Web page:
Could Tim do a 'Trudeau'?

25 Sep 2016

 

In an interview with Buzzfeed earlier this month, the Lib Dem leader declared he needs to prove to voters the ‘serious proposition’ his party could storm to power just like Justin Trudeau’s Liberal Party.

 

In 2015 the Liberals went from being the third largest party to forming a majority government in just four years.

 

And that, Tim Farron believes, is something his Liberal Democrats could replicate in the UK.

 

Their stories aren’t too dissimilar, both in recent years hit an all time low electorally. Only last year the Lib Dems lost 80 per cent of their MPs and in 2011 the Canadian Liberals won the fewest seats in its history.

 

But that is where their similarities end.

 

Unlike their British counterparts, the Liberal Party of Canada has a long history of being in power in the 20th century.

 

Having spent a total of 69 years in power since the beginning of the 20th century, Canadians were used to seeing the Liberals in government. This surely gave Justin Trudeau a helping hand when he took his party to victory.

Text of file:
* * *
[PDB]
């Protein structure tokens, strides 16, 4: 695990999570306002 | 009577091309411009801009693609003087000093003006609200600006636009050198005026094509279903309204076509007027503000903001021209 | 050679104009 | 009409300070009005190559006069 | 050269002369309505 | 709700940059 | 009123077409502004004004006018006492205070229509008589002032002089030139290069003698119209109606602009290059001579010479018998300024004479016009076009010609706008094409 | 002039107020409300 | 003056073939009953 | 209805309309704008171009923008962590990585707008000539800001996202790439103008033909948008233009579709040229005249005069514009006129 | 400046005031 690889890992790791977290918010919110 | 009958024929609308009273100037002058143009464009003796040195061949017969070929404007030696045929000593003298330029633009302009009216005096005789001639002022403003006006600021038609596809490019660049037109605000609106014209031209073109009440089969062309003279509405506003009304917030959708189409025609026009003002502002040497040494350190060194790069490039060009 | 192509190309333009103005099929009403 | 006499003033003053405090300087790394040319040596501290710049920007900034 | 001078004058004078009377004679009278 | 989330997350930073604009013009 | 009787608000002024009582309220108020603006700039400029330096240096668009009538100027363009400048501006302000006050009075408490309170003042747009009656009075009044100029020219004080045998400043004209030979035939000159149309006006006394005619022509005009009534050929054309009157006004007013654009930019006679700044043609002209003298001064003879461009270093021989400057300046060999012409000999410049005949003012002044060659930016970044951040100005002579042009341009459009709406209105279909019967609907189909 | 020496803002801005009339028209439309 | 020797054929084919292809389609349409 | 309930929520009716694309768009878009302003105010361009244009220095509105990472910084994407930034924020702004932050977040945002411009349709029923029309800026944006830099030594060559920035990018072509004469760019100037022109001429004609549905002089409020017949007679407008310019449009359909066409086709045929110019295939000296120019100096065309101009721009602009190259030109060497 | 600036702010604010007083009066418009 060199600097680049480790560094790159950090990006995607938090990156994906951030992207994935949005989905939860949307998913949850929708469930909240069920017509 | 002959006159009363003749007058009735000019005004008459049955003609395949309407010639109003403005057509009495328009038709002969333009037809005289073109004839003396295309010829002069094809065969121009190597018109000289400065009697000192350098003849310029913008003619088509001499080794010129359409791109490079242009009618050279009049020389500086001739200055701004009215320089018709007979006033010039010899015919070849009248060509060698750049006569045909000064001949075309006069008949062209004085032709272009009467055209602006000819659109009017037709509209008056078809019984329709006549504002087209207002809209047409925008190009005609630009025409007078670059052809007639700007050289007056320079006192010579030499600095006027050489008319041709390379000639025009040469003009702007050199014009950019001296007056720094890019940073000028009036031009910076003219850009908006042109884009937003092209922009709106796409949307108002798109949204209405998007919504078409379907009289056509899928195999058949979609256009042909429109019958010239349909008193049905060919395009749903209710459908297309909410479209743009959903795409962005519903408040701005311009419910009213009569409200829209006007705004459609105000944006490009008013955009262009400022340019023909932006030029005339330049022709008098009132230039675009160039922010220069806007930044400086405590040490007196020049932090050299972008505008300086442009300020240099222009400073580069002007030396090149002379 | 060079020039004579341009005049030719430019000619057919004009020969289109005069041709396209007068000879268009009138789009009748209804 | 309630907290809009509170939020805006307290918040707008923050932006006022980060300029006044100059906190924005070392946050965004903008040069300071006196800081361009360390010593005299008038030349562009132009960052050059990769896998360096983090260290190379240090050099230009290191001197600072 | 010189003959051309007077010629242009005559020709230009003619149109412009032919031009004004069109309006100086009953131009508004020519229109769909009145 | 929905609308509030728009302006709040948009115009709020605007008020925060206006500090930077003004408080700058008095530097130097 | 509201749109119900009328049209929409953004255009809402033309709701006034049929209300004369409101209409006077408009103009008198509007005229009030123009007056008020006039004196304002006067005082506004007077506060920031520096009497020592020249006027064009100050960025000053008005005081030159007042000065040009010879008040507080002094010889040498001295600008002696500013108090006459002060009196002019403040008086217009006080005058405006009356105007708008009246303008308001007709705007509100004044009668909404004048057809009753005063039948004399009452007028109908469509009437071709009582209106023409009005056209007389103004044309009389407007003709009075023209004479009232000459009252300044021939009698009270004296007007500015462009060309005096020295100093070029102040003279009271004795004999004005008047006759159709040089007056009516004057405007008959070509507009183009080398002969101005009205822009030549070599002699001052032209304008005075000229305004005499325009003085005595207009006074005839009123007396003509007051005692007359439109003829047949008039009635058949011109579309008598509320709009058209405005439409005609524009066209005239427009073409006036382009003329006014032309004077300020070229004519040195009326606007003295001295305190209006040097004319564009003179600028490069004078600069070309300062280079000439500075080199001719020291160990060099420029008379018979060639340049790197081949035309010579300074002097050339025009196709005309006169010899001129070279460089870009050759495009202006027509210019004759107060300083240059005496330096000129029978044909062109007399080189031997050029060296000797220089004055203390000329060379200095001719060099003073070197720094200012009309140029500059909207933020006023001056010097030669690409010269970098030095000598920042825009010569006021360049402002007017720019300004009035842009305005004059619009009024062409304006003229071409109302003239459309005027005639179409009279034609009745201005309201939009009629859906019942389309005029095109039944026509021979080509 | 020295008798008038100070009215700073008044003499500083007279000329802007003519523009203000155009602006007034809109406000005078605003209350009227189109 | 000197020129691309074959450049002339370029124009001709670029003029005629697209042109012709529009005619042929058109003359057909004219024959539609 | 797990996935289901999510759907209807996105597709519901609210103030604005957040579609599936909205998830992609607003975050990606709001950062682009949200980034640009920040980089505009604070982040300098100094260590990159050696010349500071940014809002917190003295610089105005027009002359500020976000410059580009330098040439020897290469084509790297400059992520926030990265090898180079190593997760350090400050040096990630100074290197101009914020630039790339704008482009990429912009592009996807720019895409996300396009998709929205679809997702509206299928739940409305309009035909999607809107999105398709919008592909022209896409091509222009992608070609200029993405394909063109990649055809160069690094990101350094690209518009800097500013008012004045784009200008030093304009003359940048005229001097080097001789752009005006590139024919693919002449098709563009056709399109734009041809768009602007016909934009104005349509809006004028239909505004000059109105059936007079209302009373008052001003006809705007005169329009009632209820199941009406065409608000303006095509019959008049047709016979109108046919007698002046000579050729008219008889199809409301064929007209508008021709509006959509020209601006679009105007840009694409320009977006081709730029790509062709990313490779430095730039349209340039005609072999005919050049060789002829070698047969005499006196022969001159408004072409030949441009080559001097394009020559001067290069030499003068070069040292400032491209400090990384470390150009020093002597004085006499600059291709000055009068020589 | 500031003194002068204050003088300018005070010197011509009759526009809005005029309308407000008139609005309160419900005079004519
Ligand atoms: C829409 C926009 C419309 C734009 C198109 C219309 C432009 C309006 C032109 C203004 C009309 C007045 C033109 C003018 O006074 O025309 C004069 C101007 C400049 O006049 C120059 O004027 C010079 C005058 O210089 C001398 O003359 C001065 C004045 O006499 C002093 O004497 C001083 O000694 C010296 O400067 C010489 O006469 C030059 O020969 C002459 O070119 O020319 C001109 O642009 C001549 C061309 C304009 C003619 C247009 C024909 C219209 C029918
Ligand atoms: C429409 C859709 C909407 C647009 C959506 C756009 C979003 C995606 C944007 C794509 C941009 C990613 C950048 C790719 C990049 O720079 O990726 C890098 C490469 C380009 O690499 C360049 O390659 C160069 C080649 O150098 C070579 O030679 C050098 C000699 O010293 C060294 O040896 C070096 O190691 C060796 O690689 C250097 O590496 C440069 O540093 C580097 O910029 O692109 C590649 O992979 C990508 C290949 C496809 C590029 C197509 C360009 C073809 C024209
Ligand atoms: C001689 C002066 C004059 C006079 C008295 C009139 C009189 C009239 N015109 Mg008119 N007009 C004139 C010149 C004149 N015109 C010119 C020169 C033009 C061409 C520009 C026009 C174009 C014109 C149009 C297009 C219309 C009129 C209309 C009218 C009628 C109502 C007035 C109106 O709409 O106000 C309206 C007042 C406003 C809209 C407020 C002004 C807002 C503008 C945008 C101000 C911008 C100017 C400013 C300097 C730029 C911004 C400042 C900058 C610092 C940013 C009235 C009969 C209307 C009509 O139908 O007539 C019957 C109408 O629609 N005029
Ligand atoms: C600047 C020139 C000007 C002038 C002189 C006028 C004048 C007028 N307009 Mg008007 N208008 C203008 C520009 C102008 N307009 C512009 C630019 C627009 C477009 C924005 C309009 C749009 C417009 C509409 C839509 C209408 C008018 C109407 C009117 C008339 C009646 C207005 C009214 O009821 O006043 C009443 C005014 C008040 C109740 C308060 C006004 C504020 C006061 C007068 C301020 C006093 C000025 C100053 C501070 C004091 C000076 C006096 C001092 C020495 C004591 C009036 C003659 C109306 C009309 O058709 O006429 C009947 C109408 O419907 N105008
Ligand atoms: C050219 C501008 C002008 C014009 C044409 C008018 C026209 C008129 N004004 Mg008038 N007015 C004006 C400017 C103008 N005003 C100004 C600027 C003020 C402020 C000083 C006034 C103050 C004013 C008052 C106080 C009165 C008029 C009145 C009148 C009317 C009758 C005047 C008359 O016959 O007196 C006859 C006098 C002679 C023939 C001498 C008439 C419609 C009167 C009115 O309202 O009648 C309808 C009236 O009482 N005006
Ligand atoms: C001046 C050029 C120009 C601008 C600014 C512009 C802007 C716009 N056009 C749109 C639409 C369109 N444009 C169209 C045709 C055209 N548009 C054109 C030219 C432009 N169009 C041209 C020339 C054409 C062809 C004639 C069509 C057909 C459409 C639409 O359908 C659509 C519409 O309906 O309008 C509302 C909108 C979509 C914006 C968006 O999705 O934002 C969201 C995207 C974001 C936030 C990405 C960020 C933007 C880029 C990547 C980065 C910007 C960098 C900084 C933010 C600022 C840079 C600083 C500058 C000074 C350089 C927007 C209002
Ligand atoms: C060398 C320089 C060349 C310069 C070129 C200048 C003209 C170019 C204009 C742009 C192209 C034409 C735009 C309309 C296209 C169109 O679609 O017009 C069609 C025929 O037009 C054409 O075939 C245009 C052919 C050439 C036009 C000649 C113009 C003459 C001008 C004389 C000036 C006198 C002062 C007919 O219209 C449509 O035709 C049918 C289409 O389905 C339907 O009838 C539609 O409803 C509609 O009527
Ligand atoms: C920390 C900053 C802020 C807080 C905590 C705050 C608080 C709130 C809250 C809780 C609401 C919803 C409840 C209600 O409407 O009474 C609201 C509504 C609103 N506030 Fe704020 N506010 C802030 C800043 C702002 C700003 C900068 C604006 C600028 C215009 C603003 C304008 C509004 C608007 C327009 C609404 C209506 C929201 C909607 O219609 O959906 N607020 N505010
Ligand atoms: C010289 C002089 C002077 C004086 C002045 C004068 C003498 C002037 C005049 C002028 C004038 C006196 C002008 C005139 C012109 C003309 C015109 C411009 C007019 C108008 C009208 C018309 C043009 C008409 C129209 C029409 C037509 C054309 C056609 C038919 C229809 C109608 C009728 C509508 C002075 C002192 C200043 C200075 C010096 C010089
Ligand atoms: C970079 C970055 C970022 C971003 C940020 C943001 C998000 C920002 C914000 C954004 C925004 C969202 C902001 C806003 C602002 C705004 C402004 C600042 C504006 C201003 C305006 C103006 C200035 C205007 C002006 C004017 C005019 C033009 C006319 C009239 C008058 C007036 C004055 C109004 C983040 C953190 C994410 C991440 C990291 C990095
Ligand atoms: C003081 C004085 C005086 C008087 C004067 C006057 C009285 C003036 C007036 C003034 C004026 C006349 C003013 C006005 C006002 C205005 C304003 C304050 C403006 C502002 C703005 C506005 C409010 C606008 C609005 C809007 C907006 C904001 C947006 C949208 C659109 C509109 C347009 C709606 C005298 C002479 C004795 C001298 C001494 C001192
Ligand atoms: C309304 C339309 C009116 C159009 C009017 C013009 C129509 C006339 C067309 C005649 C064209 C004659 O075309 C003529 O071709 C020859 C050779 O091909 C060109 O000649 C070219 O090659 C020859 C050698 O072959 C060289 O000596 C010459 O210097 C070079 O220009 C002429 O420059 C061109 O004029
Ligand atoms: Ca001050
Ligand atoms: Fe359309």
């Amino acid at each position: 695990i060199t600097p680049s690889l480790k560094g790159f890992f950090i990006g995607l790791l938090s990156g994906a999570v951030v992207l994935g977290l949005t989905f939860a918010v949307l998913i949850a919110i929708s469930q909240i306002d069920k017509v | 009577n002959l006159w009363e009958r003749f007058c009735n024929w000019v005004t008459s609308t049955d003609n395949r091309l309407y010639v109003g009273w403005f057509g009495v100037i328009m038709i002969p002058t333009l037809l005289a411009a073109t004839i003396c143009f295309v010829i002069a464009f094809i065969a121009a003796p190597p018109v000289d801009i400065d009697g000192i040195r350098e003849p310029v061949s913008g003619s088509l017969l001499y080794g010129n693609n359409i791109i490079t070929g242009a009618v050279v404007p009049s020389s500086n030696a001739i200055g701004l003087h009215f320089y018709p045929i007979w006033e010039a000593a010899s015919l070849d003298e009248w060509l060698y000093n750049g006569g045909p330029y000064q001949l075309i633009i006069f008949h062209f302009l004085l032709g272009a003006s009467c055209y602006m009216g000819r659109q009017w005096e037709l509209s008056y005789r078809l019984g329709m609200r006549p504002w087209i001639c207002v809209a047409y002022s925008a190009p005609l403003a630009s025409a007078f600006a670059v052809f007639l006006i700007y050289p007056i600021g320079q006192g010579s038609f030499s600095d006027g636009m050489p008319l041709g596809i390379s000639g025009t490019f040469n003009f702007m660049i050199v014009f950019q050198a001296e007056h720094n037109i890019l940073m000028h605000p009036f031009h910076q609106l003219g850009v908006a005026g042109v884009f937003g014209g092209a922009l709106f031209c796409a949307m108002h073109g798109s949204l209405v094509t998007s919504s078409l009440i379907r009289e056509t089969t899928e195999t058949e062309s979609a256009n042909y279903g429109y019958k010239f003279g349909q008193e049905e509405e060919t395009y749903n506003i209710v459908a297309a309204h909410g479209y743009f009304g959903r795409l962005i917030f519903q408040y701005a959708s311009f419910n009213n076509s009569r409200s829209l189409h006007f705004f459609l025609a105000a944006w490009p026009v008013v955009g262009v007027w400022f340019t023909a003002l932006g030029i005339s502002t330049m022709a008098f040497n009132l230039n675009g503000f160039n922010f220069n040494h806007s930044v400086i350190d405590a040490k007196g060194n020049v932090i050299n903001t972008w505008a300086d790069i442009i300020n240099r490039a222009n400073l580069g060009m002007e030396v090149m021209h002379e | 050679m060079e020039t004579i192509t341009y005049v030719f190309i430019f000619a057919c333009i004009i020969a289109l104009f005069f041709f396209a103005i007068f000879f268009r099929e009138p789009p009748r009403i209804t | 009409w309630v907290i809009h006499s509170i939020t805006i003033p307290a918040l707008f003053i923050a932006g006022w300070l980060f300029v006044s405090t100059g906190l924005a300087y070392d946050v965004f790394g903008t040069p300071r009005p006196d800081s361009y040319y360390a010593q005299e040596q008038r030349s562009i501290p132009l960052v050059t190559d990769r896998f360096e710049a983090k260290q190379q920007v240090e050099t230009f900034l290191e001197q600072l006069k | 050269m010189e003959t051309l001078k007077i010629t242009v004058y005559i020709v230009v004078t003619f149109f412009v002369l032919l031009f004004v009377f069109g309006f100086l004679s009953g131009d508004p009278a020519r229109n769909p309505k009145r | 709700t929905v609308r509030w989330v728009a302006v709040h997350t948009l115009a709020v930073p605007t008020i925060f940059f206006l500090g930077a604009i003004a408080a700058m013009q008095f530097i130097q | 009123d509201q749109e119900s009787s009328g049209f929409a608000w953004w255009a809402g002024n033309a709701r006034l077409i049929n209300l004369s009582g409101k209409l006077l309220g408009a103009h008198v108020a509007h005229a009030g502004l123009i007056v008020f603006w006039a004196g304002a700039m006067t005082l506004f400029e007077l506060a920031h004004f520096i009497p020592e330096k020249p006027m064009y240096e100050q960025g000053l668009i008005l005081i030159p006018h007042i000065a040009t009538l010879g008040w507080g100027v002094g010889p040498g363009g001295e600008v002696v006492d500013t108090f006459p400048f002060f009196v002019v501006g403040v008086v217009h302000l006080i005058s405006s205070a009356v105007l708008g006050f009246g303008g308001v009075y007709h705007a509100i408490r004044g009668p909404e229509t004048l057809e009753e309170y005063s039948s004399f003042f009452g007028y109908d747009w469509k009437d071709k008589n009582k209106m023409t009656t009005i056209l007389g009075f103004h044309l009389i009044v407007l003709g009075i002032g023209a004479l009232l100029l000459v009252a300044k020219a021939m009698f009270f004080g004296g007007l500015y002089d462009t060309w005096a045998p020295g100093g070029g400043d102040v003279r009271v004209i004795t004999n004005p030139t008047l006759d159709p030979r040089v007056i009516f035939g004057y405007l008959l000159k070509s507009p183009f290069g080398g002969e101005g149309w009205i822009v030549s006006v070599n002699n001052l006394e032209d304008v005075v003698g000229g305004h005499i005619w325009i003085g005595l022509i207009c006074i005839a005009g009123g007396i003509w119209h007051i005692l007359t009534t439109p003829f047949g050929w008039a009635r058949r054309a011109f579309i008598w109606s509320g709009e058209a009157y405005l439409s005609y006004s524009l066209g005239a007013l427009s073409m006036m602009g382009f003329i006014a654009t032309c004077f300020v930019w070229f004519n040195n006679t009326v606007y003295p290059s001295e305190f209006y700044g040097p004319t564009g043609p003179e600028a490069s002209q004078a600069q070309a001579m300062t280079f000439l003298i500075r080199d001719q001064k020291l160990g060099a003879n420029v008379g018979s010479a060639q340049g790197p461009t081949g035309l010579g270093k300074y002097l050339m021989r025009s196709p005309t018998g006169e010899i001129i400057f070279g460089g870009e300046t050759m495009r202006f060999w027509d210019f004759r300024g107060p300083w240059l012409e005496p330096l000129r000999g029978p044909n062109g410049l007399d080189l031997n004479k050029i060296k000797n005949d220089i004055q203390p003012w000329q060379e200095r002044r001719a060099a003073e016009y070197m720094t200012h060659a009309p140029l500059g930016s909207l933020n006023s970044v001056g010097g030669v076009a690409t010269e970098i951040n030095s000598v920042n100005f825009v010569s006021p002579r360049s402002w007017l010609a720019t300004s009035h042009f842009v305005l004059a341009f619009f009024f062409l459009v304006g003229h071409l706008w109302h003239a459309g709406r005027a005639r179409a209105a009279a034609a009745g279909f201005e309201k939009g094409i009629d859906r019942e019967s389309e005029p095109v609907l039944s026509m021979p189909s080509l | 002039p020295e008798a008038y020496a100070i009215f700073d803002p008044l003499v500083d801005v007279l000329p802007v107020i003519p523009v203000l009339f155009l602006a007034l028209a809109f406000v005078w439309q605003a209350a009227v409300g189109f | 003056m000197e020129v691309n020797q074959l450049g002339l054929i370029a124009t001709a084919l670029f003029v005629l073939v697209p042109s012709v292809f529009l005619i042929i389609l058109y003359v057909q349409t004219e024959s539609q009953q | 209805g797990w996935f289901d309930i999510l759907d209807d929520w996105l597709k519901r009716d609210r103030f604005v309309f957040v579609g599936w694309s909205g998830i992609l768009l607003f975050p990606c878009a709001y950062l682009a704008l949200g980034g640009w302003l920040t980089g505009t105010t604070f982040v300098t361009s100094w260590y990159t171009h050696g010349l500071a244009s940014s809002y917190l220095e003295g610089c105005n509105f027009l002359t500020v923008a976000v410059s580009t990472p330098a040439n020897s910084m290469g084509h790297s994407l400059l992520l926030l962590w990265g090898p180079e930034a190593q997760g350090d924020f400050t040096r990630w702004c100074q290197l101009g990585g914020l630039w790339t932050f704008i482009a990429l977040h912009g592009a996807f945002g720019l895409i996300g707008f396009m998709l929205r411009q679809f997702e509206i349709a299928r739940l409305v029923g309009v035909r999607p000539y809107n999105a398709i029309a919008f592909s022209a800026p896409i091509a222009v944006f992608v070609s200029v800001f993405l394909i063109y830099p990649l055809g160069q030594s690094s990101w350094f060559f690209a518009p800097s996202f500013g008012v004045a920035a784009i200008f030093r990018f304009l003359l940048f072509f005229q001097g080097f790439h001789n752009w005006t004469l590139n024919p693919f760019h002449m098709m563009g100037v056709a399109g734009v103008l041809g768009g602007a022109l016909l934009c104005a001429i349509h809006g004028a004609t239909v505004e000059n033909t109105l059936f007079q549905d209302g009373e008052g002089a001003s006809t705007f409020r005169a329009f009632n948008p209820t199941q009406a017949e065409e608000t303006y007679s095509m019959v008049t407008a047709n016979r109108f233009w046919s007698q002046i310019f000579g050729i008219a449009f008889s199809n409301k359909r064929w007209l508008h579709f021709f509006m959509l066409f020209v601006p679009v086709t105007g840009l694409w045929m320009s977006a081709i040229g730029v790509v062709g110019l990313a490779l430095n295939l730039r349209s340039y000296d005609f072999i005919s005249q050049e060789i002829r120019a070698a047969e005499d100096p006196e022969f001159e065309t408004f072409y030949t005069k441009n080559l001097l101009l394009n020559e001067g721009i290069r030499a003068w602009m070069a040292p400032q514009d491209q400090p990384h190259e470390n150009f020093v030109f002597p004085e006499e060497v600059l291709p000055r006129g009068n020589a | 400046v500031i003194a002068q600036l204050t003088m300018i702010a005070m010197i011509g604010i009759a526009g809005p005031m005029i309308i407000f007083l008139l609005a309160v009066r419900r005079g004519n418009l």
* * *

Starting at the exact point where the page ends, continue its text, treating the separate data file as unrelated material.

His party had been tried and tested and perhaps Canadian voters didn’t need as much convincing that the Liberals are a party of government.

 

Contrast that to the UK where the country hasn’t seen a Liberal Prime Minister since 1916. The only taste of power the Liberal Democrats have had was forming a coalition government in 2010 with the Conservatives, as the minor party.

 

And there lies the problem for Tim Farron and his ambitious goal of doing a 'Trudeau'.

 

The vast majority of British people alive today have never seen a Liberal Prime Minister or a Liberal majority government, meaning voters need serious convincing that the Liberal Democrats are a genuine party of government, and not just a party of opposition.

 

Although 'Clegmania' and the coalition brought the Lib Dems the closest they've been to a serious political party, the PR disaster following tuition fees meant that any prestige gained was ruined following 2011.

 

Now, with just 8 MPs in the House of Commons after being obliterated at the 2015 general election, Tim Farron is starting from a very low base to take his party to the magic 326 seats needed for a majority.

 

With the Labour Party in crisis and far from being a party of government, there is genuine space for the Liberal Democrats to become the official opposition in just one parliament- that should be Tim Farron’s ambition.

 

There’s no doubt the Lib Dems will recover and rebound from their electoral disaster, they’ve so far gained the most council seats out of any other party since May 2015.

 

But a majority government in just one Parliament? Sorry Tim, but it’s going to take more than four years to convince British voters your Liberal Democrats are a genuine party of government.

 

You can read more by this commentator here.

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